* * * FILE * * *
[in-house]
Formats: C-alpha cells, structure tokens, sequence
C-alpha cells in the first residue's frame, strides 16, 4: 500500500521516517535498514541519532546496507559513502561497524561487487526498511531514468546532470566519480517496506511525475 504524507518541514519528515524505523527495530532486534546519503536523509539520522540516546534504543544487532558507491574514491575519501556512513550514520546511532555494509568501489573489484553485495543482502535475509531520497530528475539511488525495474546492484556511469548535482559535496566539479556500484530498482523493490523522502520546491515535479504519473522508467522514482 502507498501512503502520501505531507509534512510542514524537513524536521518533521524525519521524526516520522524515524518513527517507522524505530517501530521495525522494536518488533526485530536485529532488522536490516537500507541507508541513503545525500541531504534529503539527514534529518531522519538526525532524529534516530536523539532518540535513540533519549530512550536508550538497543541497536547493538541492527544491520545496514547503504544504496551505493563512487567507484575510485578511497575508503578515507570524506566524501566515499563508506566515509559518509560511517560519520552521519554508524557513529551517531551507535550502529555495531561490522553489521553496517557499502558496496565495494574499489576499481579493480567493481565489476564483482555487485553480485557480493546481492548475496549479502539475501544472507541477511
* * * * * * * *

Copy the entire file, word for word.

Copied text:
[in-house]
Formats: C-alpha cells, structure tokens, sequence
C-alpha cells in the first residue's frame, strides 16, 4: 500500500521516517535498514541519532546496507559513502561497524561487487526498511531514468546532470566519480517496506511525475 504524507518541514519528515524505523527495530532486534546519503536523509539520522540516546534504543544487532558507491574514491575519501556512513550514520546511532555494509568501489573489484553485495543482502535475509531520497530528475539511488525495474546492484556511469548535482559535496566539479556500484530498482523493490523522502520546491515535479504519473522508467522514482 502507498501512503502520501505531507509534512510542514524537513524536521518533521524525519521524526516520522524515524518513527517507522524505530517501530521495525522494536518488533526485530536485529532488522536490516537500507541507508541513503545525500541531504534529503539527514534529518531522519538526525532524529534516530536523539532518540535513540533519549530512550536508550538497543541497536547493538541492527544491520545496514547503504544504496551505493563512487567507484575510485578511497575508503578515507570524506566524501566515499563508506566515509559518509560511517560519520552521519554508524557513529551517531551507535550502529555495531561490522553489521553496517557499502558496496565495494574499489576499481579493480567493481565489476564483482555487485553480485557480493546481492548475496549479502539475501544472507541477511